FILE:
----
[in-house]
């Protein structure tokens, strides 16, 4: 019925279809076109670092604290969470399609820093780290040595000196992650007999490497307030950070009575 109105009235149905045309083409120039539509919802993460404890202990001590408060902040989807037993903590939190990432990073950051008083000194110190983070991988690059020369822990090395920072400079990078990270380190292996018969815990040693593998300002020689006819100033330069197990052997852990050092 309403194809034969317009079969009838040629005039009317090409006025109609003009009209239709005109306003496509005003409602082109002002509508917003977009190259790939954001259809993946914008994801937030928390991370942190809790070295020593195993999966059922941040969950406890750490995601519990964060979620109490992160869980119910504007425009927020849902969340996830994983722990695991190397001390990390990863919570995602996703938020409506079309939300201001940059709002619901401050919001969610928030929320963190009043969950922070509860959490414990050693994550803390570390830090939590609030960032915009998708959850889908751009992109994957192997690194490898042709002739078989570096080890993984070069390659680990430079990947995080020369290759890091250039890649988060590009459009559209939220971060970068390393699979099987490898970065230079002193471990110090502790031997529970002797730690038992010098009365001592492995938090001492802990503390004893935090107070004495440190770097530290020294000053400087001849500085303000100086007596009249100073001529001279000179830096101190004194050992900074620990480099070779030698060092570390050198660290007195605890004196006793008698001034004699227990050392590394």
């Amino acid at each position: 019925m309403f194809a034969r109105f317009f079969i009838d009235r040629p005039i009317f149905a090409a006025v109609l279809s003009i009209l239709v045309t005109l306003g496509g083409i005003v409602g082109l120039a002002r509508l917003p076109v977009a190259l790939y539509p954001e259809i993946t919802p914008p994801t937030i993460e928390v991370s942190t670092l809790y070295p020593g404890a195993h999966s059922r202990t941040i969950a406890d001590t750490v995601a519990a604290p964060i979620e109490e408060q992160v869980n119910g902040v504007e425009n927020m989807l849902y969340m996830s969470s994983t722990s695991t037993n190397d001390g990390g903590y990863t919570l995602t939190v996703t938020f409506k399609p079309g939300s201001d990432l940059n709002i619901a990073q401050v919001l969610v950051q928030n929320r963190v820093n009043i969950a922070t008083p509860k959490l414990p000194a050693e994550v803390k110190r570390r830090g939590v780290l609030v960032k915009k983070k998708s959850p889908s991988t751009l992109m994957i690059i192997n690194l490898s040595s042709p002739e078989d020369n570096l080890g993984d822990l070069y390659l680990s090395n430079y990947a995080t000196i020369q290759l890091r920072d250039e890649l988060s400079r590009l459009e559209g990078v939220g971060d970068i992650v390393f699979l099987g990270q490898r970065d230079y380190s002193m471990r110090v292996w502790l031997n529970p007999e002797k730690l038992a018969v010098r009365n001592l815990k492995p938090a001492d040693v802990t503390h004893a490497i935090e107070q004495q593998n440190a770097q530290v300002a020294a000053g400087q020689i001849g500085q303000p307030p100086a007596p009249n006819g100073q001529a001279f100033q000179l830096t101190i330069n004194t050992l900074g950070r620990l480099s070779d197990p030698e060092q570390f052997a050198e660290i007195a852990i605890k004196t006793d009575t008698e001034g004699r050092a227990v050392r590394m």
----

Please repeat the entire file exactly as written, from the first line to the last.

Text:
[in-house]
């Protein structure tokens, strides 16, 4: 019925279809076109670092604290969470399609820093780290040595000196992650007999490497307030950070009575 109105009235149905045309083409120039539509919802993460404890202990001590408060902040989807037993903590939190990432990073950051008083000194110190983070991988690059020369822990090395920072400079990078990270380190292996018969815990040693593998300002020689006819100033330069197990052997852990050092 309403194809034969317009079969009838040629005039009317090409006025109609003009009209239709005109306003496509005003409602082109002002509508917003977009190259790939954001259809993946914008994801937030928390991370942190809790070295020593195993999966059922941040969950406890750490995601519990964060979620109490992160869980119910504007425009927020849902969340996830994983722990695991190397001390990390990863919570995602996703938020409506079309939300201001940059709002619901401050919001969610928030929320963190009043969950922070509860959490414990050693994550803390570390830090939590609030960032915009998708959850889908751009992109994957192997690194490898042709002739078989570096080890993984070069390659680990430079990947995080020369290759890091250039890649988060590009459009559209939220971060970068390393699979099987490898970065230079002193471990110090502790031997529970002797730690038992010098009365001592492995938090001492802990503390004893935090107070004495440190770097530290020294000053400087001849500085303000100086007596009249100073001529001279000179830096101190004194050992900074620990480099070779030698060092570390050198660290007195605890004196006793008698001034004699227990050392590394």
């Amino acid at each position: 019925m309403f194809a034969r109105f317009f079969i009838d009235r040629p005039i009317f149905a090409a006025v109609l279809s003009i009209l239709v045309t005109l306003g496509g083409i005003v409602g082109l120039a002002r509508l917003p076109v977009a190259l790939y539509p954001e259809i993946t919802p914008p994801t937030i993460e928390v991370s942190t670092l809790y070295p020593g404890a195993h999966s059922r202990t941040i969950a406890d001590t750490v995601a519990a604290p964060i979620e109490e408060q992160v869980n119910g902040v504007e425009n927020m989807l849902y969340m996830s969470s994983t722990s695991t037993n190397d001390g990390g903590y990863t919570l995602t939190v996703t938020f409506k399609p079309g939300s201001d990432l940059n709002i619901a990073q401050v919001l969610v950051q928030n929320r963190v820093n009043i969950a922070t008083p509860k959490l414990p000194a050693e994550v803390k110190r570390r830090g939590v780290l609030v960032k915009k983070k998708s959850p889908s991988t751009l992109m994957i690059i192997n690194l490898s040595s042709p002739e078989d020369n570096l080890g993984d822990l070069y390659l680990s090395n430079y990947a995080t000196i020369q290759l890091r920072d250039e890649l988060s400079r590009l459009e559209g990078v939220g971060d970068i992650v390393f699979l099987g990270q490898r970065d230079y380190s002193m471990r110090v292996w502790l031997n529970p007999e002797k730690l038992a018969v010098r009365n001592l815990k492995p938090a001492d040693v802990t503390h004893a490497i935090e107070q004495q593998n440190a770097q530290v300002a020294a000053g400087q020689i001849g500085q303000p307030p100086a007596p009249n006819g100073q001529a001279f100033q000179l830096t101190i330069n004194t050992l900074g950070r620990l480099s070779d197990p030698e060092q570390f052997a050198e660290i007195a852990i605890k004196t006793d009575t008698e001034g004699r050092a227990v050392r590394m």